When the words “Roulot” and “Coche Dury” along with “American Chardonnay” are in the same sentence together, you know these wines must mean business. And that is exactly what is being said of 00 Wines in Oregon’s Willamette Valley, where Chris and Kathryn Hermann have been quietly producing excellent Burgundian quality Chardonnay (and Pinot) since 2015. It was through drinking David Lett’s Eyrie Chardonnay (an early pioneer in Oregon and exclusive to G+C) as well as being a keen White Burgundy lover that the Hermanns’ realized the hidden potential for this variety in a place like Oregon where the latitude and climate shares a lot of similarities with Burgundy.
Quietly researching the best Chardonnay terroir with a combination of selecting the right plots, soils and clones, they sourced fruit from the best AVAs such as Seven Springs, Chehalem Mountain, Eola Springs, Hyland and Open Claim.
At the same time, they enlisted the help of Burgundian consultant Pierre Millemann, who refined their techniques and advised the revival of the long-forgotten “Black Chardonnay” style of winemaking, once practiced in Burgundy in the early 20th Century. The aim was to produce Chardonnay that not only vividly expresses their terroir, but also “echo White Burgundy”, tackling the question of “what makes Coche Dury and Roulot what they are” according to Chris. This technique involves exposing the must (grape juice) to a large amount of oxygen, foot crushing and pressing aggressively with maceration on skins overnight, contrary to the modern thought of handling the variety as gently as possible to protect it from oxygen. The maximum extraction of phenolics from the skins and seeds along with the aggressive oxidation turns the must into a dark brown/black color, hence its name. Though the idea of a “black” Chardonnay may at first sound alarming, the phenols from the skin-extraction magically consume the oxygen in the must, quickly clarifying the color naturally, resulting in an oxidation-resistant, highly aromatic and refreshing Chardonnay.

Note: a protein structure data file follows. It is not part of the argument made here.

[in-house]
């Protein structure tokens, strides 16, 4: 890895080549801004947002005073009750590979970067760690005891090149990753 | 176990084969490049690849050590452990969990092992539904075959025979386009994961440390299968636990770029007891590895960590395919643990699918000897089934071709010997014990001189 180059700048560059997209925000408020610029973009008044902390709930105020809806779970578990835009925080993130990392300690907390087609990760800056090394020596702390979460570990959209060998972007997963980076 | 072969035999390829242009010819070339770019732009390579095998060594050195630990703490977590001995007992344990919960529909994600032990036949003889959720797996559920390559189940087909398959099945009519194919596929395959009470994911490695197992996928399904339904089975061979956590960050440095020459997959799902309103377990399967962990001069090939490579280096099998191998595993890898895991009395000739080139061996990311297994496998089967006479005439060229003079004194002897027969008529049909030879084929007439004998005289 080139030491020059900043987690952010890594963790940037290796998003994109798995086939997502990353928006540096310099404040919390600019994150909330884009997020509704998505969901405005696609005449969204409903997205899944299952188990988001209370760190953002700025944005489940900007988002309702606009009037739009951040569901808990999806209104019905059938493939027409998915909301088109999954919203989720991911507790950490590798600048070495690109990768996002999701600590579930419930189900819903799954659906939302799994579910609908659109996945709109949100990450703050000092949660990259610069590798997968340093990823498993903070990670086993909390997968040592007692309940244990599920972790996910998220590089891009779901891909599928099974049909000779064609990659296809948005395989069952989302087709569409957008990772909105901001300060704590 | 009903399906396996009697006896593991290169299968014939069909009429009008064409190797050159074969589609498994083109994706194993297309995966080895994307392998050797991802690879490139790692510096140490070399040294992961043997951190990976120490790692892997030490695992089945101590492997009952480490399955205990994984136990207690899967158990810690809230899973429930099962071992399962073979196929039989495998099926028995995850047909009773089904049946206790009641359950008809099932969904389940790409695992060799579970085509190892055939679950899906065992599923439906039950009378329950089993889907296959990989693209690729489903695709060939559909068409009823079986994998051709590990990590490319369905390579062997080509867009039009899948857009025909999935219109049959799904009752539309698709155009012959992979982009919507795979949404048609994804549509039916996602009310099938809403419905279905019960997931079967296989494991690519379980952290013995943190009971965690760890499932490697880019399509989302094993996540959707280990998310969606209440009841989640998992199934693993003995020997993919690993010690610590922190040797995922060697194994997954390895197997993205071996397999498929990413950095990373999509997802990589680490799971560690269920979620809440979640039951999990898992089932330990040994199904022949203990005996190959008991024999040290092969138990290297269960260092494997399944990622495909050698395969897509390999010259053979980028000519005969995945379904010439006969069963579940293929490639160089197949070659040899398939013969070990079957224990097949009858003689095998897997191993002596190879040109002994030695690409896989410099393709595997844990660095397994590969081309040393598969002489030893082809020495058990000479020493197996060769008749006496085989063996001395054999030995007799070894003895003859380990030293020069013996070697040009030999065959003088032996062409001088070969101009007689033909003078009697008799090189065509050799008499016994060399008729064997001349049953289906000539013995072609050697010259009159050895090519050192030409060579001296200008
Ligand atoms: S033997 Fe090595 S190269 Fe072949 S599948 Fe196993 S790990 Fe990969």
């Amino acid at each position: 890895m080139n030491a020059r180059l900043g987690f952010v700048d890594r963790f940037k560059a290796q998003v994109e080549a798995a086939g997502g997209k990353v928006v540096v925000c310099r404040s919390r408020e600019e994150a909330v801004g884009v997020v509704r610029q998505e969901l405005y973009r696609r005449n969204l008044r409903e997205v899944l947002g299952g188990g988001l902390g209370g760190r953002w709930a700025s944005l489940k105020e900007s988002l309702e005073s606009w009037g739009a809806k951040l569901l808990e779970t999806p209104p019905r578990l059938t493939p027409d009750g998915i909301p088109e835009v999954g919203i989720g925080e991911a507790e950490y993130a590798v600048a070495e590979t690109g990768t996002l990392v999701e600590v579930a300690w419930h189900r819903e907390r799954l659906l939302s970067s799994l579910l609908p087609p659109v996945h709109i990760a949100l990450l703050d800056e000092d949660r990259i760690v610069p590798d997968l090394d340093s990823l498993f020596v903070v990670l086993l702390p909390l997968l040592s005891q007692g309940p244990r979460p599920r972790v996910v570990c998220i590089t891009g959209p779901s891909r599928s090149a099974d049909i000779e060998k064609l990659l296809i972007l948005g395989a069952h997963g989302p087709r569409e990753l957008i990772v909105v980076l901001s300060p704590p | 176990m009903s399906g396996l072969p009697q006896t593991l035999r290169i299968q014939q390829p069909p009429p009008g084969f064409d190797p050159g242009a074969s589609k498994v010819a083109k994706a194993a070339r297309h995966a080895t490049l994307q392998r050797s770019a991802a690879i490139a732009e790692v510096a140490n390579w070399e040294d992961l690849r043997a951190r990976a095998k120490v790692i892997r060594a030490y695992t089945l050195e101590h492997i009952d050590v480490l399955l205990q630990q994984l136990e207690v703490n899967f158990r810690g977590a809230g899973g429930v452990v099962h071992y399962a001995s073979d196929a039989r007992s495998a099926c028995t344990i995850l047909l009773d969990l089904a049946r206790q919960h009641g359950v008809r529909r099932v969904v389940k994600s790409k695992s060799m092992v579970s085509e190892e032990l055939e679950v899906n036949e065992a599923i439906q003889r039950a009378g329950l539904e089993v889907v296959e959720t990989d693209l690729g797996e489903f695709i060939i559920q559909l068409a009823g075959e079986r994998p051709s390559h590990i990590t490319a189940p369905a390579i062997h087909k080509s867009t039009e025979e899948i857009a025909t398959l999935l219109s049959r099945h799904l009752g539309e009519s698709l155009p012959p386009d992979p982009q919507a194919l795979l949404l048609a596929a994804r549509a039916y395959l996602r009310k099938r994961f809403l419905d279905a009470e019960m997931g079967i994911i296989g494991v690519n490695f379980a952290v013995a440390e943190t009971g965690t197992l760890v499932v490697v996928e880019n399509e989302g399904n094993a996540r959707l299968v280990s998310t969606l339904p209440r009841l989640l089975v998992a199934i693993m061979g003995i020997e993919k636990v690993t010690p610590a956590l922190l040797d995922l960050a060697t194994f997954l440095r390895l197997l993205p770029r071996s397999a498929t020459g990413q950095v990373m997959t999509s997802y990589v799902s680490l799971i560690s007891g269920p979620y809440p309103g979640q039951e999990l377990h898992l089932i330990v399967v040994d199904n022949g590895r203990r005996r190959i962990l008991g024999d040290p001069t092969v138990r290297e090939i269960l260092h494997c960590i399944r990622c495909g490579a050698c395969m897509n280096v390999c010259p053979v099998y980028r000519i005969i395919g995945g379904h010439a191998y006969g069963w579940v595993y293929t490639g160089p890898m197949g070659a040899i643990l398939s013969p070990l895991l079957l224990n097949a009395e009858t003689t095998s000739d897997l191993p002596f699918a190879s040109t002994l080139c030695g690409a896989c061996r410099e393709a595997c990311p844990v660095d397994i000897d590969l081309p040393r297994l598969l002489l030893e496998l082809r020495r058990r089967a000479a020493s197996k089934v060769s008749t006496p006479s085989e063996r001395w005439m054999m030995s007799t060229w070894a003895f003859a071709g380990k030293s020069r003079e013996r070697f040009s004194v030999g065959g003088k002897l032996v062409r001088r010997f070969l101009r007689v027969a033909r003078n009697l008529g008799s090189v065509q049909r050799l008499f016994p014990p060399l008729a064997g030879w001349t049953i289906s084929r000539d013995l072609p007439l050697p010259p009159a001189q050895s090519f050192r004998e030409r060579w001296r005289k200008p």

Their simply named flagships “Extra Good” and “Very Good” White are in no way simple at all, with tiny allocations sold in the US via a private waiting list only. They are lean, vibrant, age-worthy and exhilarating wines that easily stand their ground alongside many top 1er Cru and even Grand Cru Burgundy, demonstrating how far Oregon has come as a wine region.